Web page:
By conventional logic, the Toronto Blue Jays should not have been good at baseball over the last couple of seasons. They put flyball pitchers like JA Happ and Marco Estrada in Rogers Centre, where both pitchers have thrived. They built their lineup around hitters like Jose Bautista, Josh Donaldson, and Edwin Encarnacion, hitters who didn’t figure things out at the plate until their late 20’s.
What’s more, they have defied traditional hitting wisdom. In 2016, they had the fourth-highest Pull% in the league, with the fifth-highest flyball rate. If figures like that seem like a recipe for disaster against defensive shifts, it’s because they are. The Blue Jays had a .659 OPS against defensive shifts, tied for the fifth-worst in baseball. Still, their overall wRC+ was at 102, which had them tied for sixth in the MLB.
In a sense, the Blue Jays did exactly what they were not supposed to do. They drew shifts and hit right into them, even if it came at the expense of their batting averages. Even though they essentially became one three outcome hitter, it worked. Behind an explosive lineup and an unexpectedly dominant starting rotation, they won 89 games in a competitive AL East, beating the Baltimore Orioles (minus Zack Britton) in the AL Wild Card Game.
Beyond just having very good hitters on their team, the one thing that set them apart was their plate discipline. According to Pitch F/X, the Blue Jays swung at a collective 27.1% of pitches outside the strike zone, the lowest total in baseball. By being selective, they were able to turn on the right pitches when they saw them. On balls hit to the pull side, the Blue Jays had the highest flyball percentage in the league, with the fifth lowest groundball percentage. Because of shifts, grounders hit to the pull side are among the least productive balls in play.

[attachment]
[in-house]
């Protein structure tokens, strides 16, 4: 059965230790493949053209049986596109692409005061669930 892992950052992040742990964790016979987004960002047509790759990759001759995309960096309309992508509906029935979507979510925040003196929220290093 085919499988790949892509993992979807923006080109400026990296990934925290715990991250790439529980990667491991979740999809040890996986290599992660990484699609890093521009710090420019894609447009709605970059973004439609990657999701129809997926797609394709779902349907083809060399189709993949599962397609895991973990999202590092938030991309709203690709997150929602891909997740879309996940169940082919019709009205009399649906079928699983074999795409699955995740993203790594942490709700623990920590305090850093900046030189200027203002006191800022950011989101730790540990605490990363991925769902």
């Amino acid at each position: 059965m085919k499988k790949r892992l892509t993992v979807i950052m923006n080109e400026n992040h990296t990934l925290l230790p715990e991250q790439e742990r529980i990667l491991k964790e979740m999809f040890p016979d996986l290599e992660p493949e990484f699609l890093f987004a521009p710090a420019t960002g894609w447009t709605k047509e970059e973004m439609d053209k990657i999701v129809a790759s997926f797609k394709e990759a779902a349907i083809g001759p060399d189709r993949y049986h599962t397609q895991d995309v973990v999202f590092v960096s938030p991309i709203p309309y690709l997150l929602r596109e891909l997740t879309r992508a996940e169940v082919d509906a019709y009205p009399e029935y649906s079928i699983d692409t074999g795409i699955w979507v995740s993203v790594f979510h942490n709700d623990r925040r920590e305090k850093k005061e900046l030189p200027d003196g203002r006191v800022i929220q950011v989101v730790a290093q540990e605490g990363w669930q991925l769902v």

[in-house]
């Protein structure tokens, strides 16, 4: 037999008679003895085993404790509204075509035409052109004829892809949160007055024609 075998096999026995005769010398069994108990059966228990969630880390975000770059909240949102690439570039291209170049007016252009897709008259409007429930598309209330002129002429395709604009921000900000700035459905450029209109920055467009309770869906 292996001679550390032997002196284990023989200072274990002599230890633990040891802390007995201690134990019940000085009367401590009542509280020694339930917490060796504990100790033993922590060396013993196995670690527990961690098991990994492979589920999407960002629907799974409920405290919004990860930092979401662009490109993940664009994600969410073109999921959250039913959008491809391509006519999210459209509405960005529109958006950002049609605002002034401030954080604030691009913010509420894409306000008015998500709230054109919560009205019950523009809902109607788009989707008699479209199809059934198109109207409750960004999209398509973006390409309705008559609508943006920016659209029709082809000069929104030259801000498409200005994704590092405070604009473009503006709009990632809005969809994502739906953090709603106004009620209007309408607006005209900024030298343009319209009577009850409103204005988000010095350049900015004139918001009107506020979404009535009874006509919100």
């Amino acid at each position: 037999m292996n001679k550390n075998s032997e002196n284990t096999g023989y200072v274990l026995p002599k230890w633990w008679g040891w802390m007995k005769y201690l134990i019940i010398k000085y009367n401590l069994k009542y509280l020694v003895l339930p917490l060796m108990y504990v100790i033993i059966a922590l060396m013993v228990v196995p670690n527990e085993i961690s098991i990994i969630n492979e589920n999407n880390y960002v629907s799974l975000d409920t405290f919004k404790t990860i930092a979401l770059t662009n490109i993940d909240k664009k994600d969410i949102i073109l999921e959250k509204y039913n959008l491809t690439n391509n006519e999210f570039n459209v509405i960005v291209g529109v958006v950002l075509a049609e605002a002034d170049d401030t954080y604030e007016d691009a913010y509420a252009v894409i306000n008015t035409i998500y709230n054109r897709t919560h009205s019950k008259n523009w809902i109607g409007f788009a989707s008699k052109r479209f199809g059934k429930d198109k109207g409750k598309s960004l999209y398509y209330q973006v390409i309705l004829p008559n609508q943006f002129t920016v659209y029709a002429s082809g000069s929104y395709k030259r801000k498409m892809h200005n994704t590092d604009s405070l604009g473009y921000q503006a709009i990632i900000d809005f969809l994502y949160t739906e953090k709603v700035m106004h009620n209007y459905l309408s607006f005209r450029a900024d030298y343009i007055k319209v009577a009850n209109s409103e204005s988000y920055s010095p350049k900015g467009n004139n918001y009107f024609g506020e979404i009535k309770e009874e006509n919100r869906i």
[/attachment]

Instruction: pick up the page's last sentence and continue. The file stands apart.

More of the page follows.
As a team, the Yankees’ plate discipline was more towards the middle of the pack. Pitch F/X had them swinging at 30.3% of pitches outside the strike zone, the 16th highest figure in the league. They are also losing hitters like Brian McCann and Mark Teixeira, who were among the more selective hitters on the team.
They also have a lot of younger hitters who are still getting a feel for big league pitching. In conjunction, these factors spell out a need for the Yankees to be willing to hit to all fields in 2017. They may have a lot of upside in their lineup, but they are probably not be ready to be the Bronx Bombers of old, who could get by on home runs alone. In order to pick up what appears to be a shaky starting rotation, the Yankees will have to be willing to score the old-fashioned way, by taking extra bases and manufacturing runs. In a few years, the perennial 200 home run teams of the last might return to the Bronx. But for now, the Yankees will have to improvise.
Data is courtesy of FanGraphs.